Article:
Abbas demurs. "I do not accept it. [Israel as a "Jewish state"] It is not my job to give a description of the state. Name yourself the Hebrew Socialist Republic – it's none of my business." Later he said, "Israel can call itself…the Jewish-Zionist Empire." Last year he said, "Let me make something clear about the story of the 'Jewish state'… I've said it before, and I'll say it again: I will never recognize the Jewishness of the state, or a 'Jewish state.'"
This is not a semantic problem. If the United States is wrong about the outline of a future deal, it also wrong about Palestinian internal politics. Hamas and Fatah are seeking "unity;" where they converge is in agreeing that political advances for the Palestinians put Israel at a disadvantage (the Fatah position), and that military advances for the Palestinians also put Israel at a disadvantage (the Hamas position).
So, in an uneasy alliance, Fatah pursues one and Hamas the other.
Unity, however, should not be confused with shared power. Only one faction will ultimately speak for the Palestinians, and Hamas is presently on course to swallow Fatah despite the loss of patronage from Syria.
Fatah's political advances, including UN General Assembly recognition of "Palestine" as a "non-member state," attracted little visible enthusiasm from the public, and Abbas's PA is mired economic disarray compounded by corruption.
Hamas, on the other hand, is basking in local glory for its attacks on Israel and its breakout from diplomatic isolation.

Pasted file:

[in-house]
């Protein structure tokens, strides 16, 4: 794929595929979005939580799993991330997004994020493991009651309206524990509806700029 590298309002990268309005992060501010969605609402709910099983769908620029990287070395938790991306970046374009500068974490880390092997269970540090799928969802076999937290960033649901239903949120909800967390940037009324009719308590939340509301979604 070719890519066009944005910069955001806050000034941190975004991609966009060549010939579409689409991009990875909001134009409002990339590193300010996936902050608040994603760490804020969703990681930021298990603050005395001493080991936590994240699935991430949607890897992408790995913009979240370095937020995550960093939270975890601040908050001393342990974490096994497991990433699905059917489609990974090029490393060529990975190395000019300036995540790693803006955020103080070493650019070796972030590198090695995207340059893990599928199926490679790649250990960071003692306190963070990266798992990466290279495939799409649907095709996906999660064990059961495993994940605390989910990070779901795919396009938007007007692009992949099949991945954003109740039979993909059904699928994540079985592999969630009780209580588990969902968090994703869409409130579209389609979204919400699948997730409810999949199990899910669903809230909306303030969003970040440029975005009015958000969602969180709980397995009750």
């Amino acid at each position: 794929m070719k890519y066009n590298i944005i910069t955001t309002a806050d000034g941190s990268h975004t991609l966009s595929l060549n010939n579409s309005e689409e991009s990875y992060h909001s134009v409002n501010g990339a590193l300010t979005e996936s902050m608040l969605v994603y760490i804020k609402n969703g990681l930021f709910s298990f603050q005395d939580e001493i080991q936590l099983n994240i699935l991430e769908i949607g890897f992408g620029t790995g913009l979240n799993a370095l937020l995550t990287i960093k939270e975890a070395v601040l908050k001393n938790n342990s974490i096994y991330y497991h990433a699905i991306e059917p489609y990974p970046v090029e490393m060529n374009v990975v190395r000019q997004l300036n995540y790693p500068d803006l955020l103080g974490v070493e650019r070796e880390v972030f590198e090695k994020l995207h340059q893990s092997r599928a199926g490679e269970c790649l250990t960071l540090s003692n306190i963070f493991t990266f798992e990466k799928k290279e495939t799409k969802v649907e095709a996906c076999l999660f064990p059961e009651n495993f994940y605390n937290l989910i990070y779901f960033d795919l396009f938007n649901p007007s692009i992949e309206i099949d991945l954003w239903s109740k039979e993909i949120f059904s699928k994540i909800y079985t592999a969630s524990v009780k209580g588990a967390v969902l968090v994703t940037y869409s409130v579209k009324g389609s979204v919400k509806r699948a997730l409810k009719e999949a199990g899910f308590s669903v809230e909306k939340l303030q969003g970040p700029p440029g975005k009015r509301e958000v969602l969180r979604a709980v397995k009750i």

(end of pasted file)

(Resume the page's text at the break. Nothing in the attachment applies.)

Abbas and company understand that Hamas may ultimately succeed in taking control of the Palestinian Authority. For example, Hamas rallies were permitted on the West Bank for the first time since the civil war. Abbas is discussing a possible future confederation with Jordan. Fatah has been curtailing security cooperation with the IDF and there are those who believe a third "intifada" has already begun. [Leaving an odd problem for Israel – would the IDF try to save Abbas and his corrupt administration in the face of popular enthusiasm for Hamas?] Even partial success in allowing Hamas to accede to power with minimal internecine killing might allow Fatah officials to escape to a safe haven -- their money having probably already escaped.
Abbas has flown in the face of each request by President Obama and Secretary of State Clinton for movement toward an agreement with Israel. It was inevitable because they -- and Israel -- were asking for something he does not wish to deliver: not a "two state solution," but a Fatah-Israel alliance against Hamas.
All the years, all the dollars, all the military training and assistance including stewardship by three American generals, all the political acceptance -- including an "embassy" in Washington and diplomatic status -- could not buy the United States one iota of political clout where it counted. It is an enormous American failure of understanding to think those things would trump the natural morphing of Palestinian leadership toward the convergence of politics, religion and "national origin" against the "foreign." Rather than face their lack of insight and the concomitant failure of their vision, the default position of the Administration and its European allies is to blame Israel – for a lack of "empathy" and "generosity," and for "provocation" of Palestinian irritation.
If the Palestinian leadership continues to unify under Hamas, the question will be whether the U.S. and Israel will finally be able to admit the inherent limitations of the "peace process," or whether the West will continue to push for a "two state solution" at Israel's expense.